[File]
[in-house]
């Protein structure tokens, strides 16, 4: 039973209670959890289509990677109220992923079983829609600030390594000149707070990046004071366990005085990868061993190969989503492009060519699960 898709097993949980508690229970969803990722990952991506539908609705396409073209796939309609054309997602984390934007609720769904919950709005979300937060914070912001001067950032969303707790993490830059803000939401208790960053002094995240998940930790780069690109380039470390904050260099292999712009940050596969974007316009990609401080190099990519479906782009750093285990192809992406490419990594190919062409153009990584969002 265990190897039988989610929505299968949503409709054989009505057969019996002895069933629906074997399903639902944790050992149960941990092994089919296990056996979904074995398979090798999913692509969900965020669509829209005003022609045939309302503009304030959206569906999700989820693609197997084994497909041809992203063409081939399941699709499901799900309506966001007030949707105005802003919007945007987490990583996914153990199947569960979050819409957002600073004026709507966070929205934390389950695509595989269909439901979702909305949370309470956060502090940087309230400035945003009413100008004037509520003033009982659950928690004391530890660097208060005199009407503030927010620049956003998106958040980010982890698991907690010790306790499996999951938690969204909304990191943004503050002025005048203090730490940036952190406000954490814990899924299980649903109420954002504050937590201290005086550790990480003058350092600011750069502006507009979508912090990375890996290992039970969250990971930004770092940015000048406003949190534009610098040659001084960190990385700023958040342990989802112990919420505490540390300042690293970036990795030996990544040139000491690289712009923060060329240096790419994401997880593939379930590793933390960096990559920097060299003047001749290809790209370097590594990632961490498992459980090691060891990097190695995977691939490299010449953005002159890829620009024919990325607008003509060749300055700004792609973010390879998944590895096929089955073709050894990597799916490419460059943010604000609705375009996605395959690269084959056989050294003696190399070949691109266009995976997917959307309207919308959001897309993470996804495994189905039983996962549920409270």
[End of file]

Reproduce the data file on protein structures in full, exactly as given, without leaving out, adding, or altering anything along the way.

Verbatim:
[in-house]
């Protein structure tokens, strides 16, 4: 039973209670959890289509990677109220992923079983829609600030390594000149707070990046004071366990005085990868061993190969989503492009060519699960 898709097993949980508690229970969803990722990952991506539908609705396409073209796939309609054309997602984390934007609720769904919950709005979300937060914070912001001067950032969303707790993490830059803000939401208790960053002094995240998940930790780069690109380039470390904050260099292999712009940050596969974007316009990609401080190099990519479906782009750093285990192809992406490419990594190919062409153009990584969002 265990190897039988989610929505299968949503409709054989009505057969019996002895069933629906074997399903639902944790050992149960941990092994089919296990056996979904074995398979090798999913692509969900965020669509829209005003022609045939309302503009304030959206569906999700989820693609197997084994497909041809992203063409081939399941699709499901799900309506966001007030949707105005802003919007945007987490990583996914153990199947569960979050819409957002600073004026709507966070929205934390389950695509595989269909439901979702909305949370309470956060502090940087309230400035945003009413100008004037509520003033009982659950928690004391530890660097208060005199009407503030927010620049956003998106958040980010982890698991907690010790306790499996999951938690969204909304990191943004503050002025005048203090730490940036952190406000954490814990899924299980649903109420954002504050937590201290005086550790990480003058350092600011750069502006507009979508912090990375890996290992039970969250990971930004770092940015000048406003949190534009610098040659001084960190990385700023958040342990989802112990919420505490540390300042690293970036990795030996990544040139000491690289712009923060060329240096790419994401997880593939379930590793933390960096990559920097060299003047001749290809790209370097590594990632961490498992459980090691060891990097190695995977691939490299010449953005002159890829620009024919990325607008003509060749300055700004792609973010390879998944590895096929089955073709050894990597799916490419460059943010604000609705375009996605395959690269084959056989050294003696190399070949691109266009995976997917959307309207919308959001897309993470996804495994189905039983996962549920409270």